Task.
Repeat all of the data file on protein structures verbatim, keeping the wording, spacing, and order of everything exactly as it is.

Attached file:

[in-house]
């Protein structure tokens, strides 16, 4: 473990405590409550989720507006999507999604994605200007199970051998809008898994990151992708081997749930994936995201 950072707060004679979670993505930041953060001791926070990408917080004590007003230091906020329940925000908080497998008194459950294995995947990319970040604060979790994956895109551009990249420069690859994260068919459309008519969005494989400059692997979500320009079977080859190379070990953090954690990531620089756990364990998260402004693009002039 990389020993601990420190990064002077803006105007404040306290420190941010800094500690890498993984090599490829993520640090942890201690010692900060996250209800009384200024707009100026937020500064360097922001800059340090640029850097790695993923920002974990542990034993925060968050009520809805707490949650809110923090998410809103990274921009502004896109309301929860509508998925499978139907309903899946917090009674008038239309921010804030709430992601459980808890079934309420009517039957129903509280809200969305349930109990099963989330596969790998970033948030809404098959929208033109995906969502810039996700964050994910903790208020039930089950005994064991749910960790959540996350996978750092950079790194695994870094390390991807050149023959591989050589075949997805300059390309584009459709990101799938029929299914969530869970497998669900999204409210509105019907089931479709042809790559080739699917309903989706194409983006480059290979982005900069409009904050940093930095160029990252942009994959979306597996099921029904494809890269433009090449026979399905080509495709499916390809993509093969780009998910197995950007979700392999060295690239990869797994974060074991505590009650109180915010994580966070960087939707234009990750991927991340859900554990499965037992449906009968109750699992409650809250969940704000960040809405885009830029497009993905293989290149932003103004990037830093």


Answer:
[in-house]
């Protein structure tokens, strides 16, 4: 473990405590409550989720507006999507999604994605200007199970051998809008898994990151992708081997749930994936995201 950072707060004679979670993505930041953060001791926070990408917080004590007003230091906020329940925000908080497998008194459950294995995947990319970040604060979790994956895109551009990249420069690859994260068919459309008519969005494989400059692997979500320009079977080859190379070990953090954690990531620089756990364990998260402004693009002039 990389020993601990420190990064002077803006105007404040306290420190941010800094500690890498993984090599490829993520640090942890201690010692900060996250209800009384200024707009100026937020500064360097922001800059340090640029850097790695993923920002974990542990034993925060968050009520809805707490949650809110923090998410809103990274921009502004896109309301929860509508998925499978139907309903899946917090009674008038239309921010804030709430992601459980808890079934309420009517039957129903509280809200969305349930109990099963989330596969790998970033948030809404098959929208033109995906969502810039996700964050994910903790208020039930089950005994064991749910960790959540996350996978750092950079790194695994870094390390991807050149023959591989050589075949997805300059390309584009459709990101799938029929299914969530869970497998669900999204409210509105019907089931479709042809790559080739699917309903989706194409983006480059290979982005900069409009904050940093930095160029990252942009994959979306597996099921029904494809890269433009090449026979399905080509495709499916390809993509093969780009998910197995950007979700392999060295690239990869797994974060074991505590009650109180915010994580966070960087939707234009990750991927991340859900554990499965037992449906009968109750699992409650809250969940704000960040809405885009830029497009993905293989290149932003103004990037830093």